Source: Federal Register, 46 FR 9739, March 8, 1983 and 46 FR 4078, January 16, 1981.

142

Activity 7: Noise

13. OSHA Part 1:


The 90 dB Action Level

Under the Occupational Safety and Health Act, every employer is legally responsible for providing a workplace free of hazards such as excessive noise. Under OSHA regulation 1910.95, employers are required to limit workers noise exposure to 90 decibels averaged (dB(A)) over an eight-hour period. The chart below shows that there are shorter time limits for higher noise levels.
Noise Exposure Limits Set by OSHA 1910.95 Hours of Exposure 8 6 4 3 2 112 1
1 2 1 4

Sound Level dB(A) 90 92 95 97 100 102 105 110 115

or less

Impulse and Impact Noise Impulse and impact noise exposure should never exceed 140 dB at any time. Examples of impulse and impact noises are the sharp outbursts of noise produced by noisy punch presses or pneumatic tools.
Source: U.S. Department of Labor, Noise Control: A Guide for Workers and Employers, Washington, DC: OSHA 3048, 1980.

143

Activity 7: Noise

OSHA Requires Engineering Controls

According to OSHA, if noise exposure rises above the levels set forth in Standard 1910.95, the employer must use engineering controls (changes in the physical work environment such as sound dampening measures on noisy machines) or administrative controls (such as limits on the individual employees exposure time) in order to comply with the law. If such controls fail to reduce sound levels within the prescribed levels then personal protective equipment [ear plugs, ear muffs] shall be provided and used to reduce sound levels within the OSHA prescribed levels. [Brackets added]

OSHA Discourages Personal Protective Equipment


OSHA does not recommend the use of personal protective devices as a permanent solution because they may cause infection or discomfort, they may not work effectively due to poor fit, and they may make conversation more difficult, which can contribute to accidents.

Source: U.S. Department of Labor, Noise Control: A Guide for Workers and Employers, Washington, DC: OSHA 3048, 1980.

144

Activity 7: Noise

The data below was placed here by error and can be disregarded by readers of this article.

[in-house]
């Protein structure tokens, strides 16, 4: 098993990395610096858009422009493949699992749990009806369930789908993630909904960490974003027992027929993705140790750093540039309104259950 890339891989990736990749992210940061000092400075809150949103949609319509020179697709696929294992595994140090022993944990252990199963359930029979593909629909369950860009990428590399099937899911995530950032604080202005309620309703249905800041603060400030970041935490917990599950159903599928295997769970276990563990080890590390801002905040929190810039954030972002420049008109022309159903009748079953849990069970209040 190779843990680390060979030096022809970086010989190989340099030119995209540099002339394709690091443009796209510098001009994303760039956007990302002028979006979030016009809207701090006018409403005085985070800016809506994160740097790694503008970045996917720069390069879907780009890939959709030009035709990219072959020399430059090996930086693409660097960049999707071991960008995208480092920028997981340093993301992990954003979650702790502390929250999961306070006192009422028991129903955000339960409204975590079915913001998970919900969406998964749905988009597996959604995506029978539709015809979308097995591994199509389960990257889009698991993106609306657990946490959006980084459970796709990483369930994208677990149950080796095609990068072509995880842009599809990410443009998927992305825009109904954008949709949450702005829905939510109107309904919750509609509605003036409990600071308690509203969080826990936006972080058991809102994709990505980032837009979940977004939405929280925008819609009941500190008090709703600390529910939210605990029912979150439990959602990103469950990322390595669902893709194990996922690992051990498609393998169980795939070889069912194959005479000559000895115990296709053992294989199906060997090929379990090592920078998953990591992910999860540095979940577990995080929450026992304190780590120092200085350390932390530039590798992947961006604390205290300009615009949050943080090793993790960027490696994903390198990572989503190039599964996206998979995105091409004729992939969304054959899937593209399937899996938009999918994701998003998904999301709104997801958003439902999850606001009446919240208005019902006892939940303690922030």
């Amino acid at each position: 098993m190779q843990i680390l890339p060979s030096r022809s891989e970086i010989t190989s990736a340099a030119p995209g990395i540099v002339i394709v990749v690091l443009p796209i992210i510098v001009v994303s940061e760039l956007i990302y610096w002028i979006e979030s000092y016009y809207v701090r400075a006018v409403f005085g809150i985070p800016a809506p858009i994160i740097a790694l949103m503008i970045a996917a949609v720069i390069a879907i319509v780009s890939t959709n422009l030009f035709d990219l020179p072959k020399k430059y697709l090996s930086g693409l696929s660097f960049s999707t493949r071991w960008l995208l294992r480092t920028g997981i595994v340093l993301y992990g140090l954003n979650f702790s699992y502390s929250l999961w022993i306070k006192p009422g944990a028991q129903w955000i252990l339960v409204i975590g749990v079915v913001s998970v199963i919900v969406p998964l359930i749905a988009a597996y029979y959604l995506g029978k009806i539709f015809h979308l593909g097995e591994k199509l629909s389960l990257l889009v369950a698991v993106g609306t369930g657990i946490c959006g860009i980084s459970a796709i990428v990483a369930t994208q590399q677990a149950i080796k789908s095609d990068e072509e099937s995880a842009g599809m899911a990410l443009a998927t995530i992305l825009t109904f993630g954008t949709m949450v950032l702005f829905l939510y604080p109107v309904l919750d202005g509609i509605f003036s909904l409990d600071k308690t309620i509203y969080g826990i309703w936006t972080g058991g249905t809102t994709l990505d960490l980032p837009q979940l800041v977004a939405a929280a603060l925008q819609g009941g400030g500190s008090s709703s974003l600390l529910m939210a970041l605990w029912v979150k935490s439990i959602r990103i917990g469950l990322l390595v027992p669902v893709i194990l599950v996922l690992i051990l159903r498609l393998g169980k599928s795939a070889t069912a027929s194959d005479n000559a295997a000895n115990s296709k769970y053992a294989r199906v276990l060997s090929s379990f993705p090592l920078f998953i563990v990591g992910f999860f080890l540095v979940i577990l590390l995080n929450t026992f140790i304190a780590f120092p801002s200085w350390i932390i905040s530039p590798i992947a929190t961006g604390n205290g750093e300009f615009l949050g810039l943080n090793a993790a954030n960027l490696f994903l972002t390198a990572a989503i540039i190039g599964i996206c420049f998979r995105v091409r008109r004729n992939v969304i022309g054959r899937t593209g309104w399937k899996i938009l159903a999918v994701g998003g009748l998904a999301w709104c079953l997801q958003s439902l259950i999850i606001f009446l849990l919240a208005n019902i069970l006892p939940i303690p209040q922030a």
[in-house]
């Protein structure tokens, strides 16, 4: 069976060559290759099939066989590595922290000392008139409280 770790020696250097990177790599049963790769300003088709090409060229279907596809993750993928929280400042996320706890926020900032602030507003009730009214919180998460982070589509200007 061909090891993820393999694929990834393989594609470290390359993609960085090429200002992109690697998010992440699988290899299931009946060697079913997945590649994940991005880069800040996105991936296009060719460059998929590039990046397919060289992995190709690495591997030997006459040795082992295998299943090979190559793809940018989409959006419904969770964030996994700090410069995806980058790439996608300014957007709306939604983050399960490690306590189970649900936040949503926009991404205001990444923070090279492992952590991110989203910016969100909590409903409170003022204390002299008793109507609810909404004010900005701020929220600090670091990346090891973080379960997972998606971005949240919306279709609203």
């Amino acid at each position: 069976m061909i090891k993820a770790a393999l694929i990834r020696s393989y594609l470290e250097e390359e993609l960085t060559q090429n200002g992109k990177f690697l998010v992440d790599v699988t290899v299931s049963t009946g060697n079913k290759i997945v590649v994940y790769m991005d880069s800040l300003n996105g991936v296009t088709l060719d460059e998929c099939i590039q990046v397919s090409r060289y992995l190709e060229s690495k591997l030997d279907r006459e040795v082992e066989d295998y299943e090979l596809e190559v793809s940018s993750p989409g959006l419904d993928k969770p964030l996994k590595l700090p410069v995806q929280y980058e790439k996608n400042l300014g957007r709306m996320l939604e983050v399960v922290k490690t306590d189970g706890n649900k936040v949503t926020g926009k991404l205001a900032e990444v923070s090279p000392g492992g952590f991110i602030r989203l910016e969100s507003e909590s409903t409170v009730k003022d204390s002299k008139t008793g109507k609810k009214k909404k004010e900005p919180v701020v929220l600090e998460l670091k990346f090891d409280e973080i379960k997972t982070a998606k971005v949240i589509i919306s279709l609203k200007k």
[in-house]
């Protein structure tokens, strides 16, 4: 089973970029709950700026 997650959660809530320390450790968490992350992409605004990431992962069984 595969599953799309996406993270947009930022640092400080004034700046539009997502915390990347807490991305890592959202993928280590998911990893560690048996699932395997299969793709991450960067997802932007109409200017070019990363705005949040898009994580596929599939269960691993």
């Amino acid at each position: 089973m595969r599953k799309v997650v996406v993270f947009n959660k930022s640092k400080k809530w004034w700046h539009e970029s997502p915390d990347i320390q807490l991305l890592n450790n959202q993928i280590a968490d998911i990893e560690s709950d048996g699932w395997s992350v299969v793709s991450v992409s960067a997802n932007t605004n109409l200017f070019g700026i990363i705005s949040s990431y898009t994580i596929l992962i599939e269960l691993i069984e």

14. OSHA Part 2: The 85 dB Action Level (Hearing Conservation Program)


Monitoring Is Required
The employer must monitor facility noise levels to identify work areas where workers are exposed to 85 dB or more during an eight-hour shift (TWA). Area monitoring, in which one sample of the entire work area is tested, is allowed (not individual workers exposure as was first proposed by OSHA). Workers should ensure that any area monitoring is truly representative of the noise exposure in the area they are working in. OSHA says the employer must provide employees and employee representatives with an opportunity to observe the monitoring and they must be notified of the results of the test. If the area monitoring indicates that any employees exposure may equal or exceed an eight-hour TWA (the action level) of 85 dB, the employer must develop and implement a Hearing Conservation Program.

Requirements of a Hearing Conservation Program


If the eight-hour exposure is found to be between 85 dB and 90 dB, then the employer must provide comfortable and effective personal protective equipment to all affected employees. The employer also must provide a free annual hearing test for all workers exposed to noise levels of 85 dB or more. The testing program must be administered by a professional audiologist or physician. An initial (baseline) hearing test (audiogram) must be provided for all exposed workers. The test is designed to measure a persons ability to hear noise at different frequencies and sound levels. It indicates whether a worker is losing his or her ability to hear. The initial audiogram is the reference hearing test against which future tests will be compared.